Complementary & Alternative medicine
With more people interested in being more proactive about their own health, here are some helpful pointers about this area of complementary and alternative medicine.
Complementary & Alternative Medicine (CAM) are treatments or therapeutic approaches that fall outside conventional medicine. Complementary medicine refers to practices that work alongside traditional or conventional therapies, whilst alternative medicine is used as a substitute for traditional therapy. Many CAM approaches are now widely used, eg yoga, meditation, osteopathy and massage.
Integrative medicine is another category which combines CAM treatments with traditional Western therapies. Conventional medicine is also known as allopathic medicine, Western, mainstream, orthodox etc. Some conventional medical practitioners are also practitioners of CAM.
Categories of CAM
There are five main categories of CAM which are widely recognised in this field:
- Mind-Body medicine eg meditation.
- Whole medical systems, eg Ayruveda, homeopathy and naturopathy.
- Manipulative & Body-based practices, eg chiropractic and osteopathy.
- Energy medicine, eg Reiki.
- Biologically-based practices, eg herbal medicine.
More about CAM
CAM practitioners tend to focus on whole-person (holistic) treatments, addressing the physical, emotional and spiritual aspects of health. The principle is to bring the body into balance. Treatments stimulate the body’s own resources and self-healing abilities. The focus is not just on intervention during ill health, but on maintaining good health.
There are increasing numbers of scientific trials into the benefits of various practices: eg regular yoga sessions have proved to be effective in lowering blood pressure and cholesterol, as well as helping reduce episodes of atrail fibrillation (irregular heartbeat). Also, researchers from the University of California showed that tai chi sessions for older adults with major depression had “pretty dramatic” effects on reducing depression, as well as improving physical function and quality of life.
Choosing a therapist or practitioner
The lack of official regulation governing complementary and alternative medicine can make it difficult to know if you are choosing the right therapist. You should check the details of any practitioner: relevant training and qualifications, memberships of professional bodies, how much experience they have had, and confirmation that they are insured to practice. Most professional bodies/organisations for therapists and practitioners will have a code of practice and a complaints procedure.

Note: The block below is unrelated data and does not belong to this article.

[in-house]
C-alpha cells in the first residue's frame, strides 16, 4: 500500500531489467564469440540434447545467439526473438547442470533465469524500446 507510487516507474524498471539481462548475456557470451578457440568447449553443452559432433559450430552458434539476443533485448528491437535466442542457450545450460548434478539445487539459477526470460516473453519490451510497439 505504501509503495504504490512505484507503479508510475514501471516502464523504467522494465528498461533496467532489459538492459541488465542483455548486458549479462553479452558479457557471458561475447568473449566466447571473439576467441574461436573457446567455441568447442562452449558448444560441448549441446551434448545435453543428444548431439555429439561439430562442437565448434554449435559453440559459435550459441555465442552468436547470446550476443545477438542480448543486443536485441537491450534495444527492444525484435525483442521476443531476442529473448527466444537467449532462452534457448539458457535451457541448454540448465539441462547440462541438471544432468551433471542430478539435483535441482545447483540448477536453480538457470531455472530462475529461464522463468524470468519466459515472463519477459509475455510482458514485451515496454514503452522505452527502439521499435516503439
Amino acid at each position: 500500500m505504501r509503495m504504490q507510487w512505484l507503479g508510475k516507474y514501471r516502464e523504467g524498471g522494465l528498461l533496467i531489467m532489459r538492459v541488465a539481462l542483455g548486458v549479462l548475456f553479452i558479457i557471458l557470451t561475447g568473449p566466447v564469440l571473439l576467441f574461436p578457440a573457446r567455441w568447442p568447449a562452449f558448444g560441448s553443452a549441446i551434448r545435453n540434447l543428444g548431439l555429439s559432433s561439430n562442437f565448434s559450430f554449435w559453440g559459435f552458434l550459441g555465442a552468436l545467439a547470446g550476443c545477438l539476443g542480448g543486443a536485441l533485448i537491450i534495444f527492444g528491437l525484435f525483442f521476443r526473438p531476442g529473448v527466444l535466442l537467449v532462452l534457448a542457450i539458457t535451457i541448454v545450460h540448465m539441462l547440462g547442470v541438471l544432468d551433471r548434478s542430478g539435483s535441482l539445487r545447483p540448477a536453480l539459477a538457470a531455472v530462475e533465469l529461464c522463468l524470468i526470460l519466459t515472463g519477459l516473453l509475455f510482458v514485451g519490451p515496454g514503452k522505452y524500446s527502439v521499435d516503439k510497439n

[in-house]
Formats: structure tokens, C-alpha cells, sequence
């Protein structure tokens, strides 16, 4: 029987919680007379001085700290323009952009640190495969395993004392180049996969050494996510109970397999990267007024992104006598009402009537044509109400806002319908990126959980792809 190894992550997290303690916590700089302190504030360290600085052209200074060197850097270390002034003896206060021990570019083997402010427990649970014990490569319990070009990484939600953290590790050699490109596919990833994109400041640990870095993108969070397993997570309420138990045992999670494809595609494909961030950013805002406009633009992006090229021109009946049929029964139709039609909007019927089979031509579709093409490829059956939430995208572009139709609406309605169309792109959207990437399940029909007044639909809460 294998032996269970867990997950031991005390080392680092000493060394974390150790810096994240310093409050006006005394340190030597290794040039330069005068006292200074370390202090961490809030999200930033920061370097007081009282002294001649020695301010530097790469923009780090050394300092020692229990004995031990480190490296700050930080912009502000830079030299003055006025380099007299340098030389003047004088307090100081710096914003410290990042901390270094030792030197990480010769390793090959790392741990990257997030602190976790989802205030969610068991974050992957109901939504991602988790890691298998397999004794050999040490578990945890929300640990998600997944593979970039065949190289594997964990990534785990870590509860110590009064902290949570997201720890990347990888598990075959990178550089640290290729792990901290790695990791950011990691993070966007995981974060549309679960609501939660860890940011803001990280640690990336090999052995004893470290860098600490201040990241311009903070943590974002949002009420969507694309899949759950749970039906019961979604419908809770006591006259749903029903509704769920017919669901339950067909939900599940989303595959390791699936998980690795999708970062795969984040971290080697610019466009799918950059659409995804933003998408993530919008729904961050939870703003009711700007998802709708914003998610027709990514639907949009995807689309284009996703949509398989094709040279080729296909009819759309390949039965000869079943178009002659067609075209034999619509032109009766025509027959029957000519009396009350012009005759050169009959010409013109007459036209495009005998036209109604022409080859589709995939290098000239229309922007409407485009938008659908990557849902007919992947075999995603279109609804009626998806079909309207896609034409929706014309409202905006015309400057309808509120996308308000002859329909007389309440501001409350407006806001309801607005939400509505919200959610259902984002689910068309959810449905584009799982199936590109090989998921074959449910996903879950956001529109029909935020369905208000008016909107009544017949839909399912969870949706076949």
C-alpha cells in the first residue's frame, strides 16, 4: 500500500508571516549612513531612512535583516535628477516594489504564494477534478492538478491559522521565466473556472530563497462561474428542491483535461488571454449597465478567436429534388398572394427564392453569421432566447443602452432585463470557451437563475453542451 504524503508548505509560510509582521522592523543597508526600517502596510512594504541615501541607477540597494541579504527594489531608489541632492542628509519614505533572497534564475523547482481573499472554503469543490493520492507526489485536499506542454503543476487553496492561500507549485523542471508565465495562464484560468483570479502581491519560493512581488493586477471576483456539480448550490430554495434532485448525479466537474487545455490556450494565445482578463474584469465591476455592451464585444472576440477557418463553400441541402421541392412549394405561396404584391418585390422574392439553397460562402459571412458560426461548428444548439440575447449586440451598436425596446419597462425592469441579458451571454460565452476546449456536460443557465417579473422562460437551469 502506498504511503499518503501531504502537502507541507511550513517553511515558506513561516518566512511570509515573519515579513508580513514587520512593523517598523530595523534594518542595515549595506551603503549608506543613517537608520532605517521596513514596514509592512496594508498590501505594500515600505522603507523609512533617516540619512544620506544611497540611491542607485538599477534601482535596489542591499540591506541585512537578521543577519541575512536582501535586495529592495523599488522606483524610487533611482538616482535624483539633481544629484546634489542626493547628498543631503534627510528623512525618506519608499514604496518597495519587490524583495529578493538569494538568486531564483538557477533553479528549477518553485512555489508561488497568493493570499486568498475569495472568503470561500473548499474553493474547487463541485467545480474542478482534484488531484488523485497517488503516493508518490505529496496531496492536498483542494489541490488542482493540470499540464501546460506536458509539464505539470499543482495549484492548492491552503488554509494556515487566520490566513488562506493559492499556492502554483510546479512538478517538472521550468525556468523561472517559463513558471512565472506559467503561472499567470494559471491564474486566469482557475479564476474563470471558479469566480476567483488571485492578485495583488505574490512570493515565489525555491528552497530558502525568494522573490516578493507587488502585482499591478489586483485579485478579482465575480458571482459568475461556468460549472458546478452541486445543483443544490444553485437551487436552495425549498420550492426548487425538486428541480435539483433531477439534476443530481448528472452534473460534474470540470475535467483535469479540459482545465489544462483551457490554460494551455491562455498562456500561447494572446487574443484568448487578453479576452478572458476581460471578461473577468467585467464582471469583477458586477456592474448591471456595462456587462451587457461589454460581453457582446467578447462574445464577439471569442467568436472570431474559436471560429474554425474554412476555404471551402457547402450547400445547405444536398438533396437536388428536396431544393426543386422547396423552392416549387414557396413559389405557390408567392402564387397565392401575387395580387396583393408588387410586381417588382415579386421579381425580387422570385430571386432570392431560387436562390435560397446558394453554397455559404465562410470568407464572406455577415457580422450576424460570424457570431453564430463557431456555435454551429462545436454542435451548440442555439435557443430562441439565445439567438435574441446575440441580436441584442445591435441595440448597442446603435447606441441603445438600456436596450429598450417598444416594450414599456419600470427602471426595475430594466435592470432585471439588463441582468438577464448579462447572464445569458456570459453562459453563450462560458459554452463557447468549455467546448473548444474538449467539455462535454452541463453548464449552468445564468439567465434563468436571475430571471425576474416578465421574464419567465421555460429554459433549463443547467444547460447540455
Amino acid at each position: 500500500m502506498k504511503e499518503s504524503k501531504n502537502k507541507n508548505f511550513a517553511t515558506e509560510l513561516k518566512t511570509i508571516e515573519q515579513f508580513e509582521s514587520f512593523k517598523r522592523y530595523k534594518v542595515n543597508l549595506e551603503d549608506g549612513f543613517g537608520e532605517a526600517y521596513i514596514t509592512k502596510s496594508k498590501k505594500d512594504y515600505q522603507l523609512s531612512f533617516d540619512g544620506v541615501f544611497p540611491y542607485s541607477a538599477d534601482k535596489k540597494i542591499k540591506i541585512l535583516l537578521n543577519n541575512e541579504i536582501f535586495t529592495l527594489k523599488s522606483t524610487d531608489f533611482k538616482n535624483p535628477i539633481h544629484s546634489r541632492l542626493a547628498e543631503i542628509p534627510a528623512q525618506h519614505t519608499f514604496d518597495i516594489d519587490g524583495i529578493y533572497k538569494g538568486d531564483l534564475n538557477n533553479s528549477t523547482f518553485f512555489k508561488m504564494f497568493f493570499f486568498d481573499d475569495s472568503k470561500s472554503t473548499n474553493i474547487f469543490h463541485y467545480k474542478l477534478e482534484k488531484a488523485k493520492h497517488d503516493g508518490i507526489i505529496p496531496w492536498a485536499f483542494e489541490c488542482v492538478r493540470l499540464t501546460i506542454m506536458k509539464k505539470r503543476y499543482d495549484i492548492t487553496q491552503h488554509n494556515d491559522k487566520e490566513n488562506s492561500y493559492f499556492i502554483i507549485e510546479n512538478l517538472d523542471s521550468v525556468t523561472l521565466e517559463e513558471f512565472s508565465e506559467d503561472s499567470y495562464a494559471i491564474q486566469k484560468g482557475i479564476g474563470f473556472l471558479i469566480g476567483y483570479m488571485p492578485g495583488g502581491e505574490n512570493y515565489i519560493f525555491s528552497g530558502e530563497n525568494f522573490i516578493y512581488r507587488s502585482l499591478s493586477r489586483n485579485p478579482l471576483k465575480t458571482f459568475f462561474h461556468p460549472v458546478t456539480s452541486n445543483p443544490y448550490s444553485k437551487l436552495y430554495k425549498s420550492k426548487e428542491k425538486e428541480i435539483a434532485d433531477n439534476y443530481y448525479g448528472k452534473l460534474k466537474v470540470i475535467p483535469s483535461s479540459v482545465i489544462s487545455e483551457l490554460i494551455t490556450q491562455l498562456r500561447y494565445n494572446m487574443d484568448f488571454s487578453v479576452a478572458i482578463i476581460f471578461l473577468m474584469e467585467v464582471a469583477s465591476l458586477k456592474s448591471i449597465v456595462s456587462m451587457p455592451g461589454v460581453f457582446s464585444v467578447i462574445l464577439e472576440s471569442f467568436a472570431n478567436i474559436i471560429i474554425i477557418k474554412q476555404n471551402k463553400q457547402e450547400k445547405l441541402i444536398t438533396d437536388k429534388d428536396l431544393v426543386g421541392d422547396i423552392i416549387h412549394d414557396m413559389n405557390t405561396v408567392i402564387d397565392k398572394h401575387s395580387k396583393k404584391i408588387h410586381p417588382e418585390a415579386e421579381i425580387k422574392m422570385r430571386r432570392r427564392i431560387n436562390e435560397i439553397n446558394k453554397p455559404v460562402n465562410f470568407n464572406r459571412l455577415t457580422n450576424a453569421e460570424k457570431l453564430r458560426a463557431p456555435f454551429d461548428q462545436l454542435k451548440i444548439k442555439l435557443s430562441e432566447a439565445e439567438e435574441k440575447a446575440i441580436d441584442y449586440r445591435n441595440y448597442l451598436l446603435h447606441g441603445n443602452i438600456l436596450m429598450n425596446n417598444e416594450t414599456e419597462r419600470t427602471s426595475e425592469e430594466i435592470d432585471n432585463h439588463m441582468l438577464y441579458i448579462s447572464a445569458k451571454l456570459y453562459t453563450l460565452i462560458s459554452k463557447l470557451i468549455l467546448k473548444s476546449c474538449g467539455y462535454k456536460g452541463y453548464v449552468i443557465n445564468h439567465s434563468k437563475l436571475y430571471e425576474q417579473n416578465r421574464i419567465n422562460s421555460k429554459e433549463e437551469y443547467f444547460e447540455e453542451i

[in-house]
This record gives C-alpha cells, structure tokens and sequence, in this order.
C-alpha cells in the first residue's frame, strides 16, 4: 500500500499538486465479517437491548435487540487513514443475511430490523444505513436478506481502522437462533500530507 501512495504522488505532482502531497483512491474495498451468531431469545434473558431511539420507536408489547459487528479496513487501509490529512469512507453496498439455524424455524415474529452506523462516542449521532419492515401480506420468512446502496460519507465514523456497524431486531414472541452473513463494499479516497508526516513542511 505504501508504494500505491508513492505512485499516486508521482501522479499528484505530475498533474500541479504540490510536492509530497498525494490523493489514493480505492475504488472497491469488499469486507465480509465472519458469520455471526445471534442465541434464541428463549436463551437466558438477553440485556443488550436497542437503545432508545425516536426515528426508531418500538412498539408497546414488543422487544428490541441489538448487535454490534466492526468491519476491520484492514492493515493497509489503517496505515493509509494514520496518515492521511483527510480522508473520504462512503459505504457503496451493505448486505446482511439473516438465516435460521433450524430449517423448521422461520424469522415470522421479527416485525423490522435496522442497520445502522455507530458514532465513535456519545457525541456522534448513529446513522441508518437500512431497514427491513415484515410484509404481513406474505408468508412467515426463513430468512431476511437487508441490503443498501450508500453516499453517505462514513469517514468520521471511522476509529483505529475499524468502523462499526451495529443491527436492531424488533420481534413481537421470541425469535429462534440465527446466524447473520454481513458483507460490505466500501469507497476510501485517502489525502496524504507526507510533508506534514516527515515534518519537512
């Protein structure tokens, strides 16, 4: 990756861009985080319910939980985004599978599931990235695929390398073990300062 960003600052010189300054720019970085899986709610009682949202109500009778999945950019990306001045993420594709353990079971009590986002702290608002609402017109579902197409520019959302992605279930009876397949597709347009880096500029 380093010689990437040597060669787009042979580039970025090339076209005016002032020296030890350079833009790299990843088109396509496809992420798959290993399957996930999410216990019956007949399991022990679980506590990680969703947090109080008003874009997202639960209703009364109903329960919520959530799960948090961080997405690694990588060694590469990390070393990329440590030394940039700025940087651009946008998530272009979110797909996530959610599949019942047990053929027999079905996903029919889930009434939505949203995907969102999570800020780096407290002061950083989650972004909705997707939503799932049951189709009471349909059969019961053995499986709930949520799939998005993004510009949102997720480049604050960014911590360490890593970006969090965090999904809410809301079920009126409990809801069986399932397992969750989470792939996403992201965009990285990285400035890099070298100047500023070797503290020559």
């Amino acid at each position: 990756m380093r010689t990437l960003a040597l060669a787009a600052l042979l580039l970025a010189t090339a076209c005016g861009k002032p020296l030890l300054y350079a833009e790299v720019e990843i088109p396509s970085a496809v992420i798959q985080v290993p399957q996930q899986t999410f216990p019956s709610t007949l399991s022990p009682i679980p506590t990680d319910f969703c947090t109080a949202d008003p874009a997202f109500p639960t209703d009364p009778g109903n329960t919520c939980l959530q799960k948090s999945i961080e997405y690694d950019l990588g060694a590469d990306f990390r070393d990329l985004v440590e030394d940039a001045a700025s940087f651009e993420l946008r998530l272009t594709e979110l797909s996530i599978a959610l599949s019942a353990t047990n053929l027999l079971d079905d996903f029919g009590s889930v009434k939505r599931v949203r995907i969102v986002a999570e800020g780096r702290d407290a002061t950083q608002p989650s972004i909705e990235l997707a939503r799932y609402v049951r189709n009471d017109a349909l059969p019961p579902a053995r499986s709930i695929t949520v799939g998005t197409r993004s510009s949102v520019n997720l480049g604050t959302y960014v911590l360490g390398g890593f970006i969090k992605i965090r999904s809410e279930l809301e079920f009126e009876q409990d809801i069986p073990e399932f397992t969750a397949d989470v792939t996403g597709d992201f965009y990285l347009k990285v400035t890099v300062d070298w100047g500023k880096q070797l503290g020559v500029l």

Although relevant qualifications and professional membership can be good indicators of the quality of therapy you are likely to receive, they are not the only indicators of ability. Word-of-mouth recommendation is also very useful, but what helps one person may not necessarily help another. The gender of the therapist may be important to you. Check the cost of treatment, to ensure it is reasonable. If trying a therapy for the first time, ask the practitioner what to expect in terms of the treatment style etc. Also, if the therapy involves taking any medicines, do check with your doctor that they will not cause any problems with any prescribed medication.
Please note that the fact that a therapist or practitioner's details are displayed on our site does not imply personal or professional recommendation by Feelgood Bath. All site content is for information only. Health concerns should be discussed with your doctor/GP.
Taking responsibility for our own health
Part of the growth of interest in CAM is due to the realisation that we all need to take responsibility for our own lifestyle and healthcare choices – we cannot assume that other people can ‘make’ us better; they can only support our health and wellbeing.
Although some pharmaceutical drugs are derived from plant substances that do have a considerable biological effect on our bodies, it can be worth asking your doctor more about your treatment. Conventional medicines can have their own dangers and short-comings, eg under-stated side effects of drugs, and some drugs are prescribed to patients in user-groups that have never been involved in the trials of that drug (eg over 65s, pregnant women or children). As health journalist Dan Roberts pointed out in The Independent: “Time and time again, these corporate giants [pharmaceutical companies] suppress studies that do not support the efficacy of their drugs, while funding and publishing the studies that do.”
Interestingly, recent controlled trials into placebos (sugar pills) show that these can work too – sometimes as well as the drugs themselves. These studies are revealing that our expectations of healing (ie our thoughts and beliefs) are more powerful than anyone realised and can exert some influence over our health too.
An integrative approach can be useful: introducing some CAM practices, in conjunction with appropriate lifestyle changes such as healthier nutrition and exercise, can help reduce the need for invasive surgery or medical drugs. Bear in mind that dietary supplements and herbal remedies can have side effects, or interact badly with prescription or over-the-counter medicines, so you should always take care and always check with your GP.